There are certainly more triggers for re-architecting, but I hope you see how only one of the above can ruin your estimate tremendously.
Reason 9: Variability and Overutilisation
Variability describes how much things change over time. When developing software, many things show variability:
Team capacity is variable. Team members go on vacation and come back again. Team members leave and join the team.
The product backlog is updated frequently – at least, it should – based on new insights.
Technology changes because of updates and because we introduce new technology to benefit from new possibilities.
And finally, variability changes, too. Stable periods are followed by more turbulent phases that lead to stable times and so on.
Variability is always there unless you have a fixed team, without vacation, never change the product backlog, and stay forever on the same old technology.
Variability limits efficiency. Higher variability leads to less efficiency.
A good book describing this effect is This is Lean.
The above diagram shows the negative effect of higher variability on efficiency with the minus sign.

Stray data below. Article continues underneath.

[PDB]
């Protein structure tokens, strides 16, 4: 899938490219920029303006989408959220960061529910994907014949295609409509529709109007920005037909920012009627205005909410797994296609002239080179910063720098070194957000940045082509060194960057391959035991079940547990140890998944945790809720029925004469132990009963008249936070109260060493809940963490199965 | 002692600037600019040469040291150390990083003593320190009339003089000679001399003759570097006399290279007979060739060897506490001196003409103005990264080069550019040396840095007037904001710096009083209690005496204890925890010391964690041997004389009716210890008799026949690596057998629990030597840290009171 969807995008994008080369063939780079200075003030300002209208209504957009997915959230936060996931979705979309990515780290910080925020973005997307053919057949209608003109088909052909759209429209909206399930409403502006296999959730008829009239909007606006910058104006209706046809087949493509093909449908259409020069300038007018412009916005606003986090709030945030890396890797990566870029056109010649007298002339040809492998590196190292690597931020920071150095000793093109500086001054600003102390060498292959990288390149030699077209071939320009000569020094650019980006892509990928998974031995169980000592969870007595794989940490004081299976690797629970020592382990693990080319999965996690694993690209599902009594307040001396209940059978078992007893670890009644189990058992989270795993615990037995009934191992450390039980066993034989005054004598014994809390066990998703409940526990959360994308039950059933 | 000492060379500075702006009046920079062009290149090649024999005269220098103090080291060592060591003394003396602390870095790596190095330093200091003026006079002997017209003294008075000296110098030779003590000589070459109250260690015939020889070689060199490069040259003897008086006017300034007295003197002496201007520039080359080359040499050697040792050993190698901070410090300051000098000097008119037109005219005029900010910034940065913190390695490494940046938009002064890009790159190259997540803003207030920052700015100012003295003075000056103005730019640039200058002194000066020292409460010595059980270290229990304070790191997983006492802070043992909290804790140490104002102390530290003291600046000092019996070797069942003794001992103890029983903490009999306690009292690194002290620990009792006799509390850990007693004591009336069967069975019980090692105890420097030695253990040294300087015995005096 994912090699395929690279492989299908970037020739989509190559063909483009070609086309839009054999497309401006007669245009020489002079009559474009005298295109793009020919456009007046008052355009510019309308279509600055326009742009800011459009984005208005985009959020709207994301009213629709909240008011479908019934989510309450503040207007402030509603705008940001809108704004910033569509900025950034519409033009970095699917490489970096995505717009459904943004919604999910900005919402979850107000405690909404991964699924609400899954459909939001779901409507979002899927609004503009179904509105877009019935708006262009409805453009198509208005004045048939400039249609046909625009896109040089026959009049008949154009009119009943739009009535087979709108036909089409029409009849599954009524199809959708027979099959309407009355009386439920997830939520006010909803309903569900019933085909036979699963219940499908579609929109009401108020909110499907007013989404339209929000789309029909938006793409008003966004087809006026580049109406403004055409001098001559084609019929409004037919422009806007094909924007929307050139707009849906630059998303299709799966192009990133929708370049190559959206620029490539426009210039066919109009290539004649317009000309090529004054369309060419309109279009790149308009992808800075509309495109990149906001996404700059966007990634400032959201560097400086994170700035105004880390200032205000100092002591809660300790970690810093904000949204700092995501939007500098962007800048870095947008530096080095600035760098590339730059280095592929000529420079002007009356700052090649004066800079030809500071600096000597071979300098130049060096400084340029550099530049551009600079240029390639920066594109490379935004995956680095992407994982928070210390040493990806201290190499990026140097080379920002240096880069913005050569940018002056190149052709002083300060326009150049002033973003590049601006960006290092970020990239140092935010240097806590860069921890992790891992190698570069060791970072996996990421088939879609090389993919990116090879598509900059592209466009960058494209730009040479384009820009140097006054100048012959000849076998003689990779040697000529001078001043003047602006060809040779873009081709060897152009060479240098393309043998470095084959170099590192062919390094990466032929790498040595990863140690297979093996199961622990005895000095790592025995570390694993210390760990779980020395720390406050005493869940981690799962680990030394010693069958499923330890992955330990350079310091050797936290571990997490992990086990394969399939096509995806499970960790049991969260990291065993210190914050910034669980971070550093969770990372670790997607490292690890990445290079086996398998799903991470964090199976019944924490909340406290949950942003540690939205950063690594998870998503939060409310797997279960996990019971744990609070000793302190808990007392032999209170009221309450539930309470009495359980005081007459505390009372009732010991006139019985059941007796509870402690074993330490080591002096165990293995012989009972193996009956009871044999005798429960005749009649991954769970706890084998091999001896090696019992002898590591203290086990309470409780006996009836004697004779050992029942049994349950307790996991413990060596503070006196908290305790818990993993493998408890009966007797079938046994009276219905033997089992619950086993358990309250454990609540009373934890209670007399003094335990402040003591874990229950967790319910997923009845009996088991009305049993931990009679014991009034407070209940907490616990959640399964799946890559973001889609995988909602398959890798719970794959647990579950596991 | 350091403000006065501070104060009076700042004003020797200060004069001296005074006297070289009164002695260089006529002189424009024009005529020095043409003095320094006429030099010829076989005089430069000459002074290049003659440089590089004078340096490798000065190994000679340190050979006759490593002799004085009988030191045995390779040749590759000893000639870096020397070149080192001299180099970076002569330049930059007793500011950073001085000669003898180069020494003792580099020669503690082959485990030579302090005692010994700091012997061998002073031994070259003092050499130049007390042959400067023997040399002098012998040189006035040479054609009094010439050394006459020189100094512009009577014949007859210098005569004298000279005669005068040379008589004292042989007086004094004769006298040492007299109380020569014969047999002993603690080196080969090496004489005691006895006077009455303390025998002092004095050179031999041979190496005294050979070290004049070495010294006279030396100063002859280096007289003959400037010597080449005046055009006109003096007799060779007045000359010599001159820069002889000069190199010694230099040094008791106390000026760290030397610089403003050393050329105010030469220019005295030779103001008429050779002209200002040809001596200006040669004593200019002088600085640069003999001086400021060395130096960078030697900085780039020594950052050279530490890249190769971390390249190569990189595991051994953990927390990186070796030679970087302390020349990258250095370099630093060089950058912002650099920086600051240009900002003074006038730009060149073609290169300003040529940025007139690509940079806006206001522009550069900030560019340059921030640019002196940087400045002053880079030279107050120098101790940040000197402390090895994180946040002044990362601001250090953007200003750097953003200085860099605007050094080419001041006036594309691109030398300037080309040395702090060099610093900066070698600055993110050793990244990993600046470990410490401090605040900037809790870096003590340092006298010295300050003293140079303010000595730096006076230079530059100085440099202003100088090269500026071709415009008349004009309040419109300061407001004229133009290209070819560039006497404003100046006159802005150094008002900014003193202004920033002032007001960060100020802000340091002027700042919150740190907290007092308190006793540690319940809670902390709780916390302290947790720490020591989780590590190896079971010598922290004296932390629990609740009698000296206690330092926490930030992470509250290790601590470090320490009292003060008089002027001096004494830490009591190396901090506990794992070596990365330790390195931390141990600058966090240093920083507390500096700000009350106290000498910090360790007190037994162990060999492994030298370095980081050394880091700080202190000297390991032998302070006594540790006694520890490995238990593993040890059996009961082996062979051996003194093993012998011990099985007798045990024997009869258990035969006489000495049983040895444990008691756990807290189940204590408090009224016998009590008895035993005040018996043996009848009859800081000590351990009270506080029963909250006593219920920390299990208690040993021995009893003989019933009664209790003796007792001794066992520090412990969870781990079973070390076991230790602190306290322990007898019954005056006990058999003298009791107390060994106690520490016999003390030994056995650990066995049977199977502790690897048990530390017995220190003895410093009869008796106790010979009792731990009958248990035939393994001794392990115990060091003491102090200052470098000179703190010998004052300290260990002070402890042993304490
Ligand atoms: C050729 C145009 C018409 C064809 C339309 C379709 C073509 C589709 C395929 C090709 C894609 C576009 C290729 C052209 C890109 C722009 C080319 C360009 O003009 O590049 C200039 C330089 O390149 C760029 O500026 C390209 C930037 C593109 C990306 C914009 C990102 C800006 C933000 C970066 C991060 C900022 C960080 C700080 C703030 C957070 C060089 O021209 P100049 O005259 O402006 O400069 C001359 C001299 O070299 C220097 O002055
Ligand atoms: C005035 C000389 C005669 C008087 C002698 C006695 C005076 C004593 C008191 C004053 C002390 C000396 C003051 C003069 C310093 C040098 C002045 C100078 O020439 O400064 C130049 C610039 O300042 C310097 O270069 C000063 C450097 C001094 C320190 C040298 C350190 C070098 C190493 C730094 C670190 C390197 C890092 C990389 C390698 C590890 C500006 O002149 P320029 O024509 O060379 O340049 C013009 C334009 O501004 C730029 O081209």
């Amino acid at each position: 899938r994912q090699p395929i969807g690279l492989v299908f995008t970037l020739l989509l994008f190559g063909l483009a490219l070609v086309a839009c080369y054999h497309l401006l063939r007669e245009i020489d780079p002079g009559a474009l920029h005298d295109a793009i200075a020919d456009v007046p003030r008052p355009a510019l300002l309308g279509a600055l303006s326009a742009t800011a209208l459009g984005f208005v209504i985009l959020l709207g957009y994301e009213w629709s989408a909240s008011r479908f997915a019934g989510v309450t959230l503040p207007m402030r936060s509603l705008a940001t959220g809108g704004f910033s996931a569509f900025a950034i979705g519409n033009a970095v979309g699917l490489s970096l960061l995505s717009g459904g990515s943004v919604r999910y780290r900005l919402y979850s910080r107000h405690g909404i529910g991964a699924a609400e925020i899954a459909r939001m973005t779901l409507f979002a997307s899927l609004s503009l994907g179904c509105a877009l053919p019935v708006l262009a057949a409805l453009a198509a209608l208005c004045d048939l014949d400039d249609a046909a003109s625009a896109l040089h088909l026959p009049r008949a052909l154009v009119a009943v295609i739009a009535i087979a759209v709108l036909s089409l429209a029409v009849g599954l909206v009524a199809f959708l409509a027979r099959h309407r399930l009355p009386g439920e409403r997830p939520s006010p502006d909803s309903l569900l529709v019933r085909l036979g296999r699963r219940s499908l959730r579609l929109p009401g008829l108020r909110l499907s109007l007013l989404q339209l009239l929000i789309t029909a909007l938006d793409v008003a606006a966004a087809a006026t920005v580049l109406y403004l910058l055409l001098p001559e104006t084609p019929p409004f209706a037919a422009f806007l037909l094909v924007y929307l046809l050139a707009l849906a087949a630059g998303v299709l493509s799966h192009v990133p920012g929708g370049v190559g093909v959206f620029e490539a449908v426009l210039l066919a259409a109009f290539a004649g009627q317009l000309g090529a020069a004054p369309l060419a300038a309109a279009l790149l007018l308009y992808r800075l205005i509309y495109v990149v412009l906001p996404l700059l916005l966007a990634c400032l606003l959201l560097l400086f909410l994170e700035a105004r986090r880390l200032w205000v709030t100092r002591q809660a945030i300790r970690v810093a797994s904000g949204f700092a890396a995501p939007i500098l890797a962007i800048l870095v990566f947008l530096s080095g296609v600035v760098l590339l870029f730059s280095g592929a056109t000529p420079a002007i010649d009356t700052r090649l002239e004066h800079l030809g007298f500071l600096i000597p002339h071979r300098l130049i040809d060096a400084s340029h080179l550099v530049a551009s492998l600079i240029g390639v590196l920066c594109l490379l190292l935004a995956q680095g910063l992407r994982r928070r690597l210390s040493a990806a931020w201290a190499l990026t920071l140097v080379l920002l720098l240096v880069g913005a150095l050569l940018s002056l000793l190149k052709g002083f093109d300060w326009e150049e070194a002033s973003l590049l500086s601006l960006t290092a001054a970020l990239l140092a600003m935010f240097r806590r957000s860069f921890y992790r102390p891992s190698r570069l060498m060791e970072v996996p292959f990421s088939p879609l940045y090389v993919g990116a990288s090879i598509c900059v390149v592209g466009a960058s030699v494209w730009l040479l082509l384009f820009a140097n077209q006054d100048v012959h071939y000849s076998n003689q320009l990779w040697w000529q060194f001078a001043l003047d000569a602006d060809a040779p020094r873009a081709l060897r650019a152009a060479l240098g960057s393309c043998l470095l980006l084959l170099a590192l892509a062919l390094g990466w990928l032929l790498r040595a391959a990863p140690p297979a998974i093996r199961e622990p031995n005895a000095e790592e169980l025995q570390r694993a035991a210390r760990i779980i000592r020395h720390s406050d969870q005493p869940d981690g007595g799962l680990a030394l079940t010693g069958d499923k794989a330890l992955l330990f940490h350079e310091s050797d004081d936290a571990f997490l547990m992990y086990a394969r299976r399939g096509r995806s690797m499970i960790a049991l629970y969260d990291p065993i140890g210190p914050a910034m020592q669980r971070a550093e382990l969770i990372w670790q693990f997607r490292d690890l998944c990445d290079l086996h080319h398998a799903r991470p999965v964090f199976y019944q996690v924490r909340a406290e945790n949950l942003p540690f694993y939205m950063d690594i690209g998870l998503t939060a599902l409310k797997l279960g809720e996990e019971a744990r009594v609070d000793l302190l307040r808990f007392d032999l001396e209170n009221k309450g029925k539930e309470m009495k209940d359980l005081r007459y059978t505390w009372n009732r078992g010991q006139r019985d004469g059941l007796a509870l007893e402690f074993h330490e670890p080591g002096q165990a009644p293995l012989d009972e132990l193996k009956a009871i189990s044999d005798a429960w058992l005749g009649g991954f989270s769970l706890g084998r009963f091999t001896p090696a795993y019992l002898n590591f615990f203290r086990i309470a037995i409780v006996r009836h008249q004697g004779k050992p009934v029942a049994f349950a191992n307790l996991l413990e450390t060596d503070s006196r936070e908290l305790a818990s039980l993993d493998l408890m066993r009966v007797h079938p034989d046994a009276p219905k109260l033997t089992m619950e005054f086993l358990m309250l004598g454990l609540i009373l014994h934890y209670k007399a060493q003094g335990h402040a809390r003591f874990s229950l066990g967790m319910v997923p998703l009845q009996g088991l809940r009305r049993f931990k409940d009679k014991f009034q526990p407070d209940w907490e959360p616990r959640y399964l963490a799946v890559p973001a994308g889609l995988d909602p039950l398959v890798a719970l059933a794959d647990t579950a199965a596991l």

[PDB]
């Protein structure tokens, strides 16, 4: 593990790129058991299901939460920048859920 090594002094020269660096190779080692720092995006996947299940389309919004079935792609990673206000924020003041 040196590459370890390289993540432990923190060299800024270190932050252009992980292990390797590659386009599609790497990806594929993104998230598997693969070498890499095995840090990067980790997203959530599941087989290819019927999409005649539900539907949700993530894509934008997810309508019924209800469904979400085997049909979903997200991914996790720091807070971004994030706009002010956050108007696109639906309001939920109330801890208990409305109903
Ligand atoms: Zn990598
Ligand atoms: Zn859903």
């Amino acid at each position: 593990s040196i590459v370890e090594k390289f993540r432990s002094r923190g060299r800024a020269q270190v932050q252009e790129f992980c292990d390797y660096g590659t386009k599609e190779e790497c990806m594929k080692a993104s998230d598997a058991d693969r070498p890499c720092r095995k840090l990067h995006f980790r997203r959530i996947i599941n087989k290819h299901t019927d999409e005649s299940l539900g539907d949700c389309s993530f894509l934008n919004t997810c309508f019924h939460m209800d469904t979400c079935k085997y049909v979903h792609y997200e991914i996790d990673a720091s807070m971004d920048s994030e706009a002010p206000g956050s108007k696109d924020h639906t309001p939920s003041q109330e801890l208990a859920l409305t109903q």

When efficiency sinks, effort grows (negative effect). Also, utilisation grows. Therefore, we take longer to finish a task and are more utilised.
That is okay as long as utilisation stays in a healthy range. But once we hit a certain utilisation threshold, we switch to thrashing mode. We don’t have enough slack time to deal with variability. We are overutilised. An example is when you need a meeting with your superior on an urgent matter, but the earliest free slot in the calendar is two weeks away! There is no time to react to urgent matters.
Thrashing has a positive effect on (over)utilisation and a negative impact on efficiency.
Finally, effort rises and rises and rises. This is one reason why late projects tend to get later and later.
We cannot predict variability in most cases, so we can’t predict efficiency, so we can’t predict effort precisely.
Reason 10: Plan vs Reality
Let’s assume we build the application from our thought experiment. We probably didn’t deliver the features we initially thought would be needed. We built a better-matching product because we listened to user feedback throughout development. Our customers and users are happy.
If so, what we delivered may look something like shown in the diagram below.